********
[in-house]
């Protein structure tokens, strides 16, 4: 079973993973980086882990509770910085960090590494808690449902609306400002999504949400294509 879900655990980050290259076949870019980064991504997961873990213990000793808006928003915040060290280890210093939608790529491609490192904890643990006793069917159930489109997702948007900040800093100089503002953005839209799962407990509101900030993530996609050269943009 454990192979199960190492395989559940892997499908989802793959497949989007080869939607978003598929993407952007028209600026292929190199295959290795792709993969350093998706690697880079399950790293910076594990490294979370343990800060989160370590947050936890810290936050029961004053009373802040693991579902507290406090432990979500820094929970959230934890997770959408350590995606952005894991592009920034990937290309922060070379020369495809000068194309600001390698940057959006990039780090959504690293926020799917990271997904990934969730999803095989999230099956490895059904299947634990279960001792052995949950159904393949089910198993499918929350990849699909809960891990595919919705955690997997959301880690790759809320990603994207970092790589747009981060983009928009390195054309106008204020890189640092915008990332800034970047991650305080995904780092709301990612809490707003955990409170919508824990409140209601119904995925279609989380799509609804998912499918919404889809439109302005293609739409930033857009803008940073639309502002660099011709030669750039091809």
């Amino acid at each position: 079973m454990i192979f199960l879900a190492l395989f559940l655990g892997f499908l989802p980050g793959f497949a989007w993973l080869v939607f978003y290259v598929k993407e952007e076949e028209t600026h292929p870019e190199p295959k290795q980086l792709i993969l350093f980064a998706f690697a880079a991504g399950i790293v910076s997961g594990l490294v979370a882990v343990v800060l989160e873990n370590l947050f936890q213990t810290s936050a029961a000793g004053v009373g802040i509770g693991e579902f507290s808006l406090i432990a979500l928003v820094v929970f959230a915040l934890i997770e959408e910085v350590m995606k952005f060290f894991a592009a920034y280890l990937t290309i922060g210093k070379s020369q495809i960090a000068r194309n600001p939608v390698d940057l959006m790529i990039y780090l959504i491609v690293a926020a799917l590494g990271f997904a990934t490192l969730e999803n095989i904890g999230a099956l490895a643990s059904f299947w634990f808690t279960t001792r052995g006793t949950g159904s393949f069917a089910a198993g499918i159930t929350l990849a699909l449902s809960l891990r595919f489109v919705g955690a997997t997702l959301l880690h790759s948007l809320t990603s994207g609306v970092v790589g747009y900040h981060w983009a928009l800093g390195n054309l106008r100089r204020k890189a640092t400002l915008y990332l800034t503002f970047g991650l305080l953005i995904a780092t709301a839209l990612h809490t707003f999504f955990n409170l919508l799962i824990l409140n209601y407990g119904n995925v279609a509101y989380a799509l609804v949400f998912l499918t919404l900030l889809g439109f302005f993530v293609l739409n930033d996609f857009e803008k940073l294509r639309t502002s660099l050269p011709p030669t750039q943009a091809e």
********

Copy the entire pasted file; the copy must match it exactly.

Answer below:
[in-house]
């Protein structure tokens, strides 16, 4: 079973993973980086882990509770910085960090590494808690449902609306400002999504949400294509 879900655990980050290259076949870019980064991504997961873990213990000793808006928003915040060290280890210093939608790529491609490192904890643990006793069917159930489109997702948007900040800093100089503002953005839209799962407990509101900030993530996609050269943009 454990192979199960190492395989559940892997499908989802793959497949989007080869939607978003598929993407952007028209600026292929190199295959290795792709993969350093998706690697880079399950790293910076594990490294979370343990800060989160370590947050936890810290936050029961004053009373802040693991579902507290406090432990979500820094929970959230934890997770959408350590995606952005894991592009920034990937290309922060070379020369495809000068194309600001390698940057959006990039780090959504690293926020799917990271997904990934969730999803095989999230099956490895059904299947634990279960001792052995949950159904393949089910198993499918929350990849699909809960891990595919919705955690997997959301880690790759809320990603994207970092790589747009981060983009928009390195054309106008204020890189640092915008990332800034970047991650305080995904780092709301990612809490707003955990409170919508824990409140209601119904995925279609989380799509609804998912499918919404889809439109302005293609739409930033857009803008940073639309502002660099011709030669750039091809």
């Amino acid at each position: 079973m454990i192979f199960l879900a190492l395989f559940l655990g892997f499908l989802p980050g793959f497949a989007w993973l080869v939607f978003y290259v598929k993407e952007e076949e028209t600026h292929p870019e190199p295959k290795q980086l792709i993969l350093f980064a998706f690697a880079a991504g399950i790293v910076s997961g594990l490294v979370a882990v343990v800060l989160e873990n370590l947050f936890q213990t810290s936050a029961a000793g004053v009373g802040i509770g693991e579902f507290s808006l406090i432990a979500l928003v820094v929970f959230a915040l934890i997770e959408e910085v350590m995606k952005f060290f894991a592009a920034y280890l990937t290309i922060g210093k070379s020369q495809i960090a000068r194309n600001p939608v390698d940057l959006m790529i990039y780090l959504i491609v690293a926020a799917l590494g990271f997904a990934t490192l969730e999803n095989i904890g999230a099956l490895a643990s059904f299947w634990f808690t279960t001792r052995g006793t949950g159904s393949f069917a089910a198993g499918i159930t929350l990849a699909l449902s809960l891990r595919f489109v919705g955690a997997t997702l959301l880690h790759s948007l809320t990603s994207g609306v970092v790589g747009y900040h981060w983009a928009l800093g390195n054309l106008r100089r204020k890189a640092t400002l915008y990332l800034t503002f970047g991650l305080l953005i995904a780092t709301a839209l990612h809490t707003f999504f955990n409170l919508l799962i824990l409140n209601y407990g119904n995925v279609a509101y989380a799509l609804v949400f998912l499918t919404l900030l889809g439109f302005f993530v293609l739409n930033d996609f857009e803008k940073l294509r639309t502002s660099l050269p011709p030669t750039q943009a091809e």